Some people pursue nursing degrees so they can take an active role in bedside patient care. Others pursue a master’s degree in nursing administration so they can help improve a facility’s standard of patient care by acting in an administrative capacity.
Though all nurse administrators are nurses, there are a couple of other duties that fall to them:
– Creating budgets for their nursing departments, and developing plans to make sure they stick to them.
– Acting as an interface between nurses and other healthcare professionals in a facility.
– Ordering new supplies.
– Policy-making for their nursing departments.
– Delegating duties to the nurses on their staff.
– Maintaining records for patients, billing, and ordering.
Even though a nurse administrator has the same background in nursing as any other nurse, a nurse administrator may find him or herself spending more time doing paperwork and ensuring that things are running smoothly than actually seeing patients. Other careers for a graduate with a Masters Degree in Nursing Administration include being a Clinical Nursing Manager, Health Information Manager, Nurse Manager , Hospital Nursing Administrator and a Nurse Executive. Typically, graduates will be awarded either a Master of Science in Nursing Administration (MS in Nursing Administration) Degree or a
Master of Arts in Nursing Administration (MA in Nursing Administration) Degree.
Typical courses in these Nursing Administration Masters Degrees include Advanced Nursing Theory, Nursing Leadership, Financial Management, Nursing Research and Advanced Nursing Administration
Obtaining a Masters Degree in Nursing Administration
To get a masters degree in nursing administration, nurses must already have a bachelors degree in nursing, and have passed their National Council Licensure Examination for Registered Nurses. After that, they can enroll in a masters degree program to become nurse administrators.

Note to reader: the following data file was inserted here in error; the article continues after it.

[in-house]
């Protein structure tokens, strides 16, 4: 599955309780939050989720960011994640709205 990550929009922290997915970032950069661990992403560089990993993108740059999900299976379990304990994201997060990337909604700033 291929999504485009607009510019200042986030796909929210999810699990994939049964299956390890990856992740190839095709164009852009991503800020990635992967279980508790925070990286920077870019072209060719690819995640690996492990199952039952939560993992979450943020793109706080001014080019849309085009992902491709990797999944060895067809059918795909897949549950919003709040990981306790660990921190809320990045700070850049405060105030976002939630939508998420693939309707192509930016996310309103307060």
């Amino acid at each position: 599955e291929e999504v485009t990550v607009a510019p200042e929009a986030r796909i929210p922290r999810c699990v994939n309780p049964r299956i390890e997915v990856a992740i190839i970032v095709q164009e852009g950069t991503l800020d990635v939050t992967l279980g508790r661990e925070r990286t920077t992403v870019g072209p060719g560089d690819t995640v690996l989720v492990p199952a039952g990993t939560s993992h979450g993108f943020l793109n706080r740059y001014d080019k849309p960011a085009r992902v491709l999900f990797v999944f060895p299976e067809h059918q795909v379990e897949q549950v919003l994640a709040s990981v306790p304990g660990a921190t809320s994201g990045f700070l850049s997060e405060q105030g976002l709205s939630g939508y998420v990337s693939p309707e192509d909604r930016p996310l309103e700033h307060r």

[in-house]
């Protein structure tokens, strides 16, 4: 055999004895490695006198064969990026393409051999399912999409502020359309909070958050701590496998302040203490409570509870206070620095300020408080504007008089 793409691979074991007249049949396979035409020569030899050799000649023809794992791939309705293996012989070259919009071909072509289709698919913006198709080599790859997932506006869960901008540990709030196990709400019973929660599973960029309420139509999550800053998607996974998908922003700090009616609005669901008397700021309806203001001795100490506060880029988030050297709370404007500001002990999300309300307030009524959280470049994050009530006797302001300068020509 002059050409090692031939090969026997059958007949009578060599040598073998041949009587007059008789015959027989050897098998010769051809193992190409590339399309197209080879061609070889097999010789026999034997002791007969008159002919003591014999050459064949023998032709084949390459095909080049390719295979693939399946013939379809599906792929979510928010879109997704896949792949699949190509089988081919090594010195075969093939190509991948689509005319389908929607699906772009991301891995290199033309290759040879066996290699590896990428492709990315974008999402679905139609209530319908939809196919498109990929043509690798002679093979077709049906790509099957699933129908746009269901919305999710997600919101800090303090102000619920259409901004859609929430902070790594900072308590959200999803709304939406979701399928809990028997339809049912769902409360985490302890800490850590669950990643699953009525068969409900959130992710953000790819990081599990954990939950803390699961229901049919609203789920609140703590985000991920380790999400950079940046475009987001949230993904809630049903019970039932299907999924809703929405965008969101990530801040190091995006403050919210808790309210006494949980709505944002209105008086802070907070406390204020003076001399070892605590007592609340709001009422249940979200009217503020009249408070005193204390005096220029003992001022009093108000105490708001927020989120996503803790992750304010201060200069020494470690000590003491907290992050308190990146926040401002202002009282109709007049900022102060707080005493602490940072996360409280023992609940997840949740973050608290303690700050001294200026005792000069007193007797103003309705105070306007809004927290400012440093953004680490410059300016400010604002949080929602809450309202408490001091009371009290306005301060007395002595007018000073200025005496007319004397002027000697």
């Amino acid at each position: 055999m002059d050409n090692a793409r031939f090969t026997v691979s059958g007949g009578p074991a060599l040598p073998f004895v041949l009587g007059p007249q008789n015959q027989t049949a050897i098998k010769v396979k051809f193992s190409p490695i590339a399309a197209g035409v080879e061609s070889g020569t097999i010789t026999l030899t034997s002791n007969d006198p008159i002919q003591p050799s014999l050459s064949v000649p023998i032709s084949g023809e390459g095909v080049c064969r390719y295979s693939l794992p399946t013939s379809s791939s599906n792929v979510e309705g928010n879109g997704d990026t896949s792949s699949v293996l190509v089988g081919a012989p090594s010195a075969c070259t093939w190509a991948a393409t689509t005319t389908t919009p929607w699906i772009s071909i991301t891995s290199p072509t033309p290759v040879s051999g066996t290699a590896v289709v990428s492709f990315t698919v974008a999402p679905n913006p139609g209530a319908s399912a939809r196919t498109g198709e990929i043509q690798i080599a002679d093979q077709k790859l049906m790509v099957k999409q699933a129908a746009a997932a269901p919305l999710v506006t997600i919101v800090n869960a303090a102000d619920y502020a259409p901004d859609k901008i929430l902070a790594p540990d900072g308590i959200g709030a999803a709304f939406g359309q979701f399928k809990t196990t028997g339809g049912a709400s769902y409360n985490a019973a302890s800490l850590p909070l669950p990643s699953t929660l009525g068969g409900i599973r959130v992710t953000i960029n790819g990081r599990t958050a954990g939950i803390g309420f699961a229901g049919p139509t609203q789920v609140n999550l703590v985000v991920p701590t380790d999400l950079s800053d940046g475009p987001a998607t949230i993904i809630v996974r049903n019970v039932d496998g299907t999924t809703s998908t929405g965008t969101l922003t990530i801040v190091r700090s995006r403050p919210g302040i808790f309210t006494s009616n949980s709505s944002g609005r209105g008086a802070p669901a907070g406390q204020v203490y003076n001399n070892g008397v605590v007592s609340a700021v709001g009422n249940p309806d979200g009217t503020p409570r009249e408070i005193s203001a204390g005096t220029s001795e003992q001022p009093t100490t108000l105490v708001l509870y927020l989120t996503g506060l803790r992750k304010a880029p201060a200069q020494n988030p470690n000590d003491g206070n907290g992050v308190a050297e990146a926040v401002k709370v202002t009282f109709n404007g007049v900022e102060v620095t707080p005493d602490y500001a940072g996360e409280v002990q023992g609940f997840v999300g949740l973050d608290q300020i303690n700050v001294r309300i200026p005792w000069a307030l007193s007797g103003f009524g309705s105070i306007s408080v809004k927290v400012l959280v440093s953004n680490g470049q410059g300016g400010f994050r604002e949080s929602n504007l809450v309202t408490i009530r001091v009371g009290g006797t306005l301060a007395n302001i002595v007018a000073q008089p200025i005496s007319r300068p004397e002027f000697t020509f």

After graduating with a masters degree, nurse administrators must sit for a licensure exam in the state in which they will be practicing. They may also choose to become a Certified Nurse Administrator through the American Nurse Credentialing Center. This is not required, but may make new nurse administrators more marketable to prospective employers.
Nurse Administrators and the Nursing Shortage
There’s a worldwide shortage of nurses going on, and it’s pretty bad. Experts predict that, by 2020, we will need anywhere from 800,000-1 million more nurses just to cover the demand. In the U.S. alone, we’re going to need an extra 580,000 nurses. Most of these are required to help tend patients, so hospitals don’t have to resort to things like mandatory overtime, cutbacks in bedside care, and reducing the number of patients they can serve at a time. Since it seems to be patient-tending registered nurses that are needed the most, how will this shortage affect nurse administrators? The answer is- a lot.
One of the biggest reasons why hospitals need more nurses is because their patient load is steadily increasing, while their staff is not. More people are alive now than at any point in history, and they’re living longer than every before. As hospitals require more nurses, they will also require more administrative staff to help manage those nurses. As a result, job prospects for nurse administrators are very strong, and likely to become even stronger in the future.
Other Reasons to Become a Nurse Administrator
If the nursing profession fascinates you, but you enjoy the administrative aspect of healthcare more, then a career in nursing administration may be the perfect balance for you.
Nurse administrators generally make very good salaries, depending on the state they work in, and what kind of health care facility they are employed by. On average, nurse administrators bring home between $60,000 and $90,000 annually, which makes nursing administration a pretty lucrative career path for nursing graduates.
The healthcare industry is hurting for nurses with advanced degrees of any kind. Since the emphasis has been on turning out hospital staff nurses for a long time, many schools lack the experienced nursing educators they need to teach graduate-level programs. As a result, nursing students with masters or doctorates are in high demand. It may make it tougher for students to get into a good masters in nursing administration program, but the end result will be well worth it.
Even though they don’t work directly with patients as much as registered or licensed practical nurses do, nurse administrators are a vital part of a hospital’s staff. If you enjoy nursing, but would like to advance your career in a more managerial direction, then obtaining a masters degree in nursing administration may be the first step towards a long, fulfilling career for you.